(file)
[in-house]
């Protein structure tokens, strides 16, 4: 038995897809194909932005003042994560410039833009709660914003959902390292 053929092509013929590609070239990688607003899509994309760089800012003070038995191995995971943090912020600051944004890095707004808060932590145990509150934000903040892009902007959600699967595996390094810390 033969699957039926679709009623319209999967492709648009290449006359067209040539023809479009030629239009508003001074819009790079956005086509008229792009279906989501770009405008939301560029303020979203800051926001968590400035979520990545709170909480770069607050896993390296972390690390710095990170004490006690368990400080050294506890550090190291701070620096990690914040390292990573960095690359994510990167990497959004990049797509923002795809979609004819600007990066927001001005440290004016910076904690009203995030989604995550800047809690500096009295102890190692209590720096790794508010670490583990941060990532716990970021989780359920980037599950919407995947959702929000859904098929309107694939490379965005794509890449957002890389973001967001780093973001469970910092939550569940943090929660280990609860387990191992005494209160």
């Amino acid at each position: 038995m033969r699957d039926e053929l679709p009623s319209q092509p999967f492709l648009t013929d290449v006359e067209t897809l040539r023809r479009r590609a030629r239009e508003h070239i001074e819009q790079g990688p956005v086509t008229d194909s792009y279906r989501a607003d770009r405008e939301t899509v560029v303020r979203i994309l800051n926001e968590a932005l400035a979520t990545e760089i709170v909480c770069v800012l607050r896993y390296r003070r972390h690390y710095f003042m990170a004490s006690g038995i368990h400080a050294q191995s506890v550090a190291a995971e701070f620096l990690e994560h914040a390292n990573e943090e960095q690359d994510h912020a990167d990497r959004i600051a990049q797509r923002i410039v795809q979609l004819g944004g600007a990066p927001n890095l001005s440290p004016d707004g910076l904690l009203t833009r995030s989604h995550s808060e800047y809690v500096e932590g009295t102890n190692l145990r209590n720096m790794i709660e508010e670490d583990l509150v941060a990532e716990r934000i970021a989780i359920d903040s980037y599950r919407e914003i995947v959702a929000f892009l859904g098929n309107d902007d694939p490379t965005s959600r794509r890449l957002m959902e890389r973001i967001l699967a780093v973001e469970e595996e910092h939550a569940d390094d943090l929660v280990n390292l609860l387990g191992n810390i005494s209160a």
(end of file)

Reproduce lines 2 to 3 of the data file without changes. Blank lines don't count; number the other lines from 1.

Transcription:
């Protein structure tokens, strides 16, 4: 038995897809194909932005003042994560410039833009709660914003959902390292 053929092509013929590609070239990688607003899509994309760089800012003070038995191995995971943090912020600051944004890095707004808060932590145990509150934000903040892009902007959600699967595996390094810390 033969699957039926679709009623319209999967492709648009290449006359067209040539023809479009030629239009508003001074819009790079956005086509008229792009279906989501770009405008939301560029303020979203800051926001968590400035979520990545709170909480770069607050896993390296972390690390710095990170004490006690368990400080050294506890550090190291701070620096990690914040390292990573960095690359994510990167990497959004990049797509923002795809979609004819600007990066927001001005440290004016910076904690009203995030989604995550800047809690500096009295102890190692209590720096790794508010670490583990941060990532716990970021989780359920980037599950919407995947959702929000859904098929309107694939490379965005794509890449957002890389973001967001780093973001469970910092939550569940943090929660280990609860387990191992005494209160």
């Amino acid at each position: 038995m033969r699957d039926e053929l679709p009623s319209q092509p999967f492709l648009t013929d290449v006359e067209t897809l040539r023809r479009r590609a030629r239009e508003h070239i001074e819009q790079g990688p956005v086509t008229d194909s792009y279906r989501a607003d770009r405008e939301t899509v560029v303020r979203i994309l800051n926001e968590a932005l400035a979520t990545e760089i709170v909480c770069v800012l607050r896993y390296r003070r972390h690390y710095f003042m990170a004490s006690g038995i368990h400080a050294q191995s506890v550090a190291a995971e701070f620096l990690e994560h914040a390292n990573e943090e960095q690359d994510h912020a990167d990497r959004i600051a990049q797509r923002i410039v795809q979609l004819g944004g600007a990066p927001n890095l001005s440290p004016d707004g910076l904690l009203t833009r995030s989604h995550s808060e800047y809690v500096e932590g009295t102890n190692l145990r209590n720096m790794i709660e508010e670490d583990l509150v941060a990532e716990r934000i970021a989780i359920d903040s980037y599950r919407e914003i995947v959702a929000f892009l859904g098929n309107d902007d694939p490379t965005s959600r794509r890449l957002m959902e890389r973001i967001l699967a780093v973001e469970e595996e910092h939550a569940d390094d943090l929660v280990n390292l609860l387990g191992n810390i005494s209160a």